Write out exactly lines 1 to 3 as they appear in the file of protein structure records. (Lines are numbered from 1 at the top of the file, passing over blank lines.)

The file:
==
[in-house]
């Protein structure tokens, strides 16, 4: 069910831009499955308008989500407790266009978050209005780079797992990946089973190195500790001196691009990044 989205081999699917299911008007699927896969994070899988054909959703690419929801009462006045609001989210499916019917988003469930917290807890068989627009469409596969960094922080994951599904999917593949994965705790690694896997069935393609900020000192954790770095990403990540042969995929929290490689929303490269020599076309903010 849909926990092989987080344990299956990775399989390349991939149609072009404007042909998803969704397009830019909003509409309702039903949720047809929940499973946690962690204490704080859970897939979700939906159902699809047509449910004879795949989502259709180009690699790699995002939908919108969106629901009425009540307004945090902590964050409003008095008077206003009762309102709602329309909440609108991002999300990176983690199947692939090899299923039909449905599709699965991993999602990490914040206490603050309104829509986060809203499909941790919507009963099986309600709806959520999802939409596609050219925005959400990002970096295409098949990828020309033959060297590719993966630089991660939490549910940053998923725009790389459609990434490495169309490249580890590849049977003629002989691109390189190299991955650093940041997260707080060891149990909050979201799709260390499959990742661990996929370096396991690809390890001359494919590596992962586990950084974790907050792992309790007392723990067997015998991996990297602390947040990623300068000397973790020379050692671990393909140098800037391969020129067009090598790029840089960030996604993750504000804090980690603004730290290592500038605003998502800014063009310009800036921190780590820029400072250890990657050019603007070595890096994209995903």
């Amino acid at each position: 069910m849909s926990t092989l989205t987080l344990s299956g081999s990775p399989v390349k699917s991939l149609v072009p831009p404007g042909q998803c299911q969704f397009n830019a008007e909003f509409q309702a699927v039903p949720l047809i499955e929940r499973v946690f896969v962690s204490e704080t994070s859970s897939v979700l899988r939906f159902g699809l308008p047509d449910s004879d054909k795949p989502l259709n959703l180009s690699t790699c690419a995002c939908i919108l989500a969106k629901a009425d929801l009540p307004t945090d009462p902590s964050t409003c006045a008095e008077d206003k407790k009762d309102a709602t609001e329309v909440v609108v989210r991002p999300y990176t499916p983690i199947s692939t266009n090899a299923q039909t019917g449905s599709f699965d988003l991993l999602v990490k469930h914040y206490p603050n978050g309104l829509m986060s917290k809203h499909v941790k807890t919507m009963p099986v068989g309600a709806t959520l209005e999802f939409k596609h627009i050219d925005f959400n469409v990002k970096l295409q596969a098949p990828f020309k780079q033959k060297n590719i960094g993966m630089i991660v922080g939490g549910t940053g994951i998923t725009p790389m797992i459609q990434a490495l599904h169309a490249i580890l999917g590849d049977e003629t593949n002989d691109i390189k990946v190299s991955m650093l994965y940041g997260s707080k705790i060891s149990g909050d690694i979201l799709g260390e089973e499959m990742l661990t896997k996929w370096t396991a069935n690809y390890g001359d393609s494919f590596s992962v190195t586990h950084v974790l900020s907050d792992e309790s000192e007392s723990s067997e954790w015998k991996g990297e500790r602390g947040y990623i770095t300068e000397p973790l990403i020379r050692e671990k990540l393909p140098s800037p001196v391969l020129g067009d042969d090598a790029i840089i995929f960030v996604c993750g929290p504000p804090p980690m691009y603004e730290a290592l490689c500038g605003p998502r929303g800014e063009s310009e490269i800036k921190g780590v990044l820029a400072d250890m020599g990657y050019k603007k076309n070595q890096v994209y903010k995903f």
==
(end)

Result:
[in-house]
């Protein structure tokens, strides 16, 4: 069910831009499955308008989500407790266009978050209005780079797992990946089973190195500790001196691009990044 989205081999699917299911008007699927896969994070899988054909959703690419929801009462006045609001989210499916019917988003469930917290807890068989627009469409596969960094922080994951599904999917593949994965705790690694896997069935393609900020000192954790770095990403990540042969995929929290490689929303490269020599076309903010 849909926990092989987080344990299956990775399989390349991939149609072009404007042909998803969704397009830019909003509409309702039903949720047809929940499973946690962690204490704080859970897939979700939906159902699809047509449910004879795949989502259709180009690699790699995002939908919108969106629901009425009540307004945090902590964050409003008095008077206003009762309102709602329309909440609108991002999300990176983690199947692939090899299923039909449905599709699965991993999602990490914040206490603050309104829509986060809203499909941790919507009963099986309600709806959520999802939409596609050219925005959400990002970096295409098949990828020309033959060297590719993966630089991660939490549910940053998923725009790389459609990434490495169309490249580890590849049977003629002989691109390189190299991955650093940041997260707080060891149990909050979201799709260390499959990742661990996929370096396991690809390890001359494919590596992962586990950084974790907050792992309790007392723990067997015998991996990297602390947040990623300068000397973790020379050692671990393909140098800037391969020129067009090598790029840089960030996604993750504000804090980690603004730290290592500038605003998502800014063009310009800036921190780590820029400072250890990657050019603007070595890096994209995903």
């Amino acid at each position: 069910m849909s926990t092989l989205t987080l344990s299956g081999s990775p399989v390349k699917s991939l149609v072009p831009p404007g042909q998803c299911q969704f397009n830019a008007e909003f509409q309702a699927v039903p949720l047809i499955e929940r499973v946690f896969v962690s204490e704080t994070s859970s897939v979700l899988r939906f159902g699809l308008p047509d449910s004879d054909k795949p989502l259709n959703l180009s690699t790699c690419a995002c939908i919108l989500a969106k629901a009425d929801l009540p307004t945090d009462p902590s964050t409003c006045a008095e008077d206003k407790k009762d309102a709602t609001e329309v909440v609108v989210r991002p999300y990176t499916p983690i199947s692939t266009n090899a299923q039909t019917g449905s599709f699965d988003l991993l999602v990490k469930h914040y206490p603050n978050g309104l829509m986060s917290k809203h499909v941790k807890t919507m009963p099986v068989g309600a709806t959520l209005e999802f939409k596609h627009i050219d925005f959400n469409v990002k970096l295409q596969a098949p990828f020309k780079q033959k060297n590719i960094g993966m630089i991660v922080g939490g549910t940053g994951i998923t725009p790389m797992i459609q990434a490495l599904h169309a490249i580890l999917g590849d049977e003629t593949n002989d691109i390189k990946v190299s991955m650093l994965y940041g997260s707080k705790i060891s149990g909050d690694i979201l799709g260390e089973e499959m990742l661990t896997k996929w370096t396991a069935n690809y390890g001359d393609s494919f590596s992962v190195t586990h950084v974790l900020s907050d792992e309790s000192e007392s723990s067997e954790w015998k991996g990297e500790r602390g947040y990623i770095t300068e000397p973790l990403i020379r050692e671990k990540l393909p140098s800037p001196v391969l020129g067009d042969d090598a790029i840089i995929f960030v996604c993750g929290p504000p804090p980690m691009y603004e730290a290592l490689c500038g605003p998502r929303g800014e063009s310009e490269i800036k921190g780590v990044l820029a400072d250890m020599g990657y050019k603007k076309n070595q890096v994209y903010k995903f």